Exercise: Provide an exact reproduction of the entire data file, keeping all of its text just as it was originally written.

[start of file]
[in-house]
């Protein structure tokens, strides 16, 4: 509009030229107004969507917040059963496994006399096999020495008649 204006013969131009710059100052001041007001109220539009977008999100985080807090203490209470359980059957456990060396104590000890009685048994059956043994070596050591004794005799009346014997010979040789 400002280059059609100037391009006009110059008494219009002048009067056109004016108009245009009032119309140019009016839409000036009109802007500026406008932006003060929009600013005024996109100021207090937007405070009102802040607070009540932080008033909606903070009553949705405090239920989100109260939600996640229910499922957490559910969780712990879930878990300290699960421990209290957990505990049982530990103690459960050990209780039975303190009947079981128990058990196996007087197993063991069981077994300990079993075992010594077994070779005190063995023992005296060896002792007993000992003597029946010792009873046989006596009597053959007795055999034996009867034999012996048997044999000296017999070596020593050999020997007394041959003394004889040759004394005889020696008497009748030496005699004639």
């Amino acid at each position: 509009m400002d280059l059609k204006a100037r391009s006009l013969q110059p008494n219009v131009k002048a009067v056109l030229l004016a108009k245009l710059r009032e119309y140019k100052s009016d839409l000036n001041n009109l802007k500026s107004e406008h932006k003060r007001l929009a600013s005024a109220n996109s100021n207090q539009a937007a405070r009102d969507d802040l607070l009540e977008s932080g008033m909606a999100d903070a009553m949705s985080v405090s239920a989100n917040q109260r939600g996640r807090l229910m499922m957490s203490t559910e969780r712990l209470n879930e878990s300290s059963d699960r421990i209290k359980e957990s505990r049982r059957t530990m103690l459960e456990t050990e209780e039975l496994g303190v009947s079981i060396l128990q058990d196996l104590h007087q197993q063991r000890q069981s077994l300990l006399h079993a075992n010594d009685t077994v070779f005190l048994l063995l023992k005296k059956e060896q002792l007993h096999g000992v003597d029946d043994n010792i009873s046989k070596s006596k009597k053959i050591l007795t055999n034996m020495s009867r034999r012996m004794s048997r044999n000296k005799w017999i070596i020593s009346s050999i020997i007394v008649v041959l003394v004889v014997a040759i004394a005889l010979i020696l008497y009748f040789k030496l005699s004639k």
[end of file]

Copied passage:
[in-house]
């Protein structure tokens, strides 16, 4: 509009030229107004969507917040059963496994006399096999020495008649 204006013969131009710059100052001041007001109220539009977008999100985080807090203490209470359980059957456990060396104590000890009685048994059956043994070596050591004794005799009346014997010979040789 400002280059059609100037391009006009110059008494219009002048009067056109004016108009245009009032119309140019009016839409000036009109802007500026406008932006003060929009600013005024996109100021207090937007405070009102802040607070009540932080008033909606903070009553949705405090239920989100109260939600996640229910499922957490559910969780712990879930878990300290699960421990209290957990505990049982530990103690459960050990209780039975303190009947079981128990058990196996007087197993063991069981077994300990079993075992010594077994070779005190063995023992005296060896002792007993000992003597029946010792009873046989006596009597053959007795055999034996009867034999012996048997044999000296017999070596020593050999020997007394041959003394004889040759004394005889020696008497009748030496005699004639």
């Amino acid at each position: 509009m400002d280059l059609k204006a100037r391009s006009l013969q110059p008494n219009v131009k002048a009067v056109l030229l004016a108009k245009l710059r009032e119309y140019k100052s009016d839409l000036n001041n009109l802007k500026s107004e406008h932006k003060r007001l929009a600013s005024a109220n996109s100021n207090q539009a937007a405070r009102d969507d802040l607070l009540e977008s932080g008033m909606a999100d903070a009553m949705s985080v405090s239920a989100n917040q109260r939600g996640r807090l229910m499922m957490s203490t559910e969780r712990l209470n879930e878990s300290s059963d699960r421990i209290k359980e957990s505990r049982r059957t530990m103690l459960e456990t050990e209780e039975l496994g303190v009947s079981i060396l128990q058990d196996l104590h007087q197993q063991r000890q069981s077994l300990l006399h079993a075992n010594d009685t077994v070779f005190l048994l063995l023992k005296k059956e060896q002792l007993h096999g000992v003597d029946d043994n010792i009873s046989k070596s006596k009597k053959i050591l007795t055999n034996m020495s009867r034999r012996m004794s048997r044999n000296k005799w017999i070596i020593s009346s050999i020997i007394v008649v041959l003394v004889v014997a040759i004394a005889l010979i020696l008497y009748f040789k030496l005699s004639k």